‘Autism’ a message from a non-binary Autistic child

This was originally shared by Jess of Supporting and Celebrating Neurodiversity with permission from the writer and their parent. Written by a 7-year-old non-binary Autistic community member.


Some Autistic people have learning disabilities where they appear younger that their age. I do not have learning disabilities but I do learn differently. I have Dyslexia that means some things I can find more difficult to remember. Brave spelling really helps me.

I am really clever with thinking about things. I think about a lot and about other people and animals. I find drawing really relaxing. I find drinking from a straw or drinks bottle relaxing.

Some Autistics repeat a word after they’ve said it. Me and my Brother do this. It feels nice. Also saying things over and over is relaxing. I have strong sensory feelings. It means that to me I hate tight or itchy clothes, and even if other people don’t find clothes tight and itchy, I find it tight and itchy because I am sensitive to it, so I have to get bigger size clothes. Some autistic people like tight things and that’s their sensory need.

I struggle in a crowd of people and talking to a crowd of people. Sometimes I wear ear defender to block noise. I also struggle with listening for a long time, this is usually in the classroom. I like to move a lot and make noise, it feels nice, but I don’t like other people’s noise because it’s distracting or painful if in my ear.

There is lots of autistic people but not as many as people who are not autistic. There are speaking and non-speaking Autistics. Just because you don’t speak it doesn’t mean you can’t communicate or understand. Speak to autistic people even if they can’t talk.

I like routines because they make me feel comfortable and I don’t like changing them. I don’t feel comfortable when my routines get changed. Routine means when you like to do the same thing for bedtime or going to school.

I want to tell you that I am non-binary and this means I like boy and girl things. I don’t feel one or the other. This is more common in autistic people.

I want you to know that some of my noises or movements are not on purpose and I try not to do them but this makes me uncomfortable. That’s why sometimes I crawl under my table when there is just a little space.

Everybody, autistic or not autistic, has things they are good at and things they find hard.

I don’t want me and other autistic people being made fun off. I want everyone to be equal and treated fairly no matter what.

Am I really trans? Fighting with my imposter syndrome

By Katie Munday (They / them)

I have come out of the non-binary closet (see my coming out story here) , and I am so relieved: I am me, finally, entirely, me. When people refer to me as they/ them it makes me feel so euphoric, so seen and comfortable in my Queer embodiment.

It hasn’t been easy coming out, and I know I will be doing it for the rest of my life, which is quite overwhelming but also exciting (see my piece on navigating gender journeys). Other trans and non-binary people have been amazing with my pronoun change. The cis people in my life are finding it more difficult, many are clueless about how often they use my pronouns incorrectly in conversation. Most people outside of the gender divergent community don’t understand the profound power of pronouns, they were given theirs at birth and they fit them, so much so they’ve don’t have to question them. My assigned pronouns don’t fit me and I find it so difficult and uncomfortable when people still use them.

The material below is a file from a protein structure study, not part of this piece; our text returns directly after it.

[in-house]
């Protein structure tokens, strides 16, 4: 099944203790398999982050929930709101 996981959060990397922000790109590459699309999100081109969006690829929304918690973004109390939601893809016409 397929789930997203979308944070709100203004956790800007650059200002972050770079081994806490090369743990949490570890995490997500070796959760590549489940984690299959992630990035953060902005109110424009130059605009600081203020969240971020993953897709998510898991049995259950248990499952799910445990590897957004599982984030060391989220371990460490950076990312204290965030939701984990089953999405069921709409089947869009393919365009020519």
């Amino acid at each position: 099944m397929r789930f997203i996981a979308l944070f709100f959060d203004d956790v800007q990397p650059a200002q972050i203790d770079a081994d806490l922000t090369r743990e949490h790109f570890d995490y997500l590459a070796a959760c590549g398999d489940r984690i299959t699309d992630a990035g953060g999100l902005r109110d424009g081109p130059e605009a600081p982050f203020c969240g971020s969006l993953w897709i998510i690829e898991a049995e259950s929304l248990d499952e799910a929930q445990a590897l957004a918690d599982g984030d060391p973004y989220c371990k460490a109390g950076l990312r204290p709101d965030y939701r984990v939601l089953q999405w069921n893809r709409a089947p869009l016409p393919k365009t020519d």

Despite this discomfort, I often do not correct people, or I go for a more subtle approach – the same way I role model appropriate language for the under 5s I work with – I mirror back the sentence with the proper pronouns. I’m not sure if taking a subtle approach is due to my discomfort around conflict or my inability to guess someone’s reaction and how I should respond to them. I have no social script for this situation –  I’ve never had to constantly explain and validate my identity and change people’s language to fit it. And now I must do this for being both Autistic and non-binary.

The lack of dysphoria over the use of incorrect pronouns makes me feel like an imposter, like I am not trans non-binary. I sit with this feeling every time I am misgendered, every time I don’t stand up for myself and correct people.

I feel like a fraud, I feel like I should look more androgynous, and I wish my sensory differences could deal with more agender-style clothing. Then I remember that being gender divergent isn’t all sadness and shame. It’s expressing myself in the way I want and feel comfortable, it’s referring to myself in ways that make sense to me: it’s enjoying my Queer existence.

How I feel about my pronouns and my social transition may change – it may get worse; it may get better – either way I’m out and I have more space to explore my gender until everything fits. There is no one way to be non-binary, or trans, or gender divergent. Questioning, confusion and flux are all part of transgender journeys. I don’t have to be 100% sure of who I am all the time, and I don’t have to stick up for myself every time someone misgenders me – sometimes it’s not safe and sometimes I don’t have the spoons.

This doesn’t make me any less trans, any less non-binary or agender. There’s no wrong way to be trans. If I identify as trans then that is exactly who I am. This may not be the same tomorrow, or next year but it is my truth right now and that’s all that matters.